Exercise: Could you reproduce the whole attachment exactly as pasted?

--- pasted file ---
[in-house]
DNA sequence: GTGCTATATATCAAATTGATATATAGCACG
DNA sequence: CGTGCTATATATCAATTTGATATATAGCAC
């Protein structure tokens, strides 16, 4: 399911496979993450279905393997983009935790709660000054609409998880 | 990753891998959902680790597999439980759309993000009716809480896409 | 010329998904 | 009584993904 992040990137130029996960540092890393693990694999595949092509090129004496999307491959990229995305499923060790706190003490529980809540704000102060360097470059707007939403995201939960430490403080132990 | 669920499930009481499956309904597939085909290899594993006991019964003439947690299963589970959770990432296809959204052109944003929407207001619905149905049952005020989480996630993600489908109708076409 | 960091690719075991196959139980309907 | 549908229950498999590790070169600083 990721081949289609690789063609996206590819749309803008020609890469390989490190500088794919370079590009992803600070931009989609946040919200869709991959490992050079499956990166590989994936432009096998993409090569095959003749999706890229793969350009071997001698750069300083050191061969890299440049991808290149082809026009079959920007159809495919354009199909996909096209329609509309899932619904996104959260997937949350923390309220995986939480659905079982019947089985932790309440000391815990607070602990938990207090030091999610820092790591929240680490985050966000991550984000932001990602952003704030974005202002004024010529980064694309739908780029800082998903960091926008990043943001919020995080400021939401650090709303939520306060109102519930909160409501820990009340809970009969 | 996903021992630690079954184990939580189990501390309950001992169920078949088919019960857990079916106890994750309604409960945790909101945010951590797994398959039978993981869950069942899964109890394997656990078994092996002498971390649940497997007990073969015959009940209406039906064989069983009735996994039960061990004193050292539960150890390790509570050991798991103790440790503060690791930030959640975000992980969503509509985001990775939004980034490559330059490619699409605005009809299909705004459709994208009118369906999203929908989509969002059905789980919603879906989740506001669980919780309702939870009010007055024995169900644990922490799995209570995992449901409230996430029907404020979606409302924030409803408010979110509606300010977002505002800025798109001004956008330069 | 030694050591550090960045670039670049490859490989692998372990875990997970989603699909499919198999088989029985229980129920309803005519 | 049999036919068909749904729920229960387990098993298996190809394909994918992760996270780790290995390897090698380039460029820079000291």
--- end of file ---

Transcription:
[in-house]
DNA sequence: GTGCTATATATCAAATTGATATATAGCACG
DNA sequence: CGTGCTATATATCAATTTGATATATAGCAC
């Protein structure tokens, strides 16, 4: 399911496979993450279905393997983009935790709660000054609409998880 | 990753891998959902680790597999439980759309993000009716809480896409 | 010329998904 | 009584993904 992040990137130029996960540092890393693990694999595949092509090129004496999307491959990229995305499923060790706190003490529980809540704000102060360097470059707007939403995201939960430490403080132990 | 669920499930009481499956309904597939085909290899594993006991019964003439947690299963589970959770990432296809959204052109944003929407207001619905149905049952005020989480996630993600489908109708076409 | 960091690719075991196959139980309907 | 549908229950498999590790070169600083 990721081949289609690789063609996206590819749309803008020609890469390989490190500088794919370079590009992803600070931009989609946040919200869709991959490992050079499956990166590989994936432009096998993409090569095959003749999706890229793969350009071997001698750069300083050191061969890299440049991808290149082809026009079959920007159809495919354009199909996909096209329609509309899932619904996104959260997937949350923390309220995986939480659905079982019947089985932790309440000391815990607070602990938990207090030091999610820092790591929240680490985050966000991550984000932001990602952003704030974005202002004024010529980064694309739908780029800082998903960091926008990043943001919020995080400021939401650090709303939520306060109102519930909160409501820990009340809970009969 | 996903021992630690079954184990939580189990501390309950001992169920078949088919019960857990079916106890994750309604409960945790909101945010951590797994398959039978993981869950069942899964109890394997656990078994092996002498971390649940497997007990073969015959009940209406039906064989069983009735996994039960061990004193050292539960150890390790509570050991798991103790440790503060690791930030959640975000992980969503509509985001990775939004980034490559330059490619699409605005009809299909705004459709994208009118369906999203929908989509969002059905789980919603879906989740506001669980919780309702939870009010007055024995169900644990922490799995209570995992449901409230996430029907404020979606409302924030409803408010979110509606300010977002505002800025798109001004956008330069 | 030694050591550090960045670039670049490859490989692998372990875990997970989603699909499919198999088989029985229980129920309803005519 | 049999036919068909749904729920229960387990098993298996190809394909994918992760996270780790290995390897090698380039460029820079000291």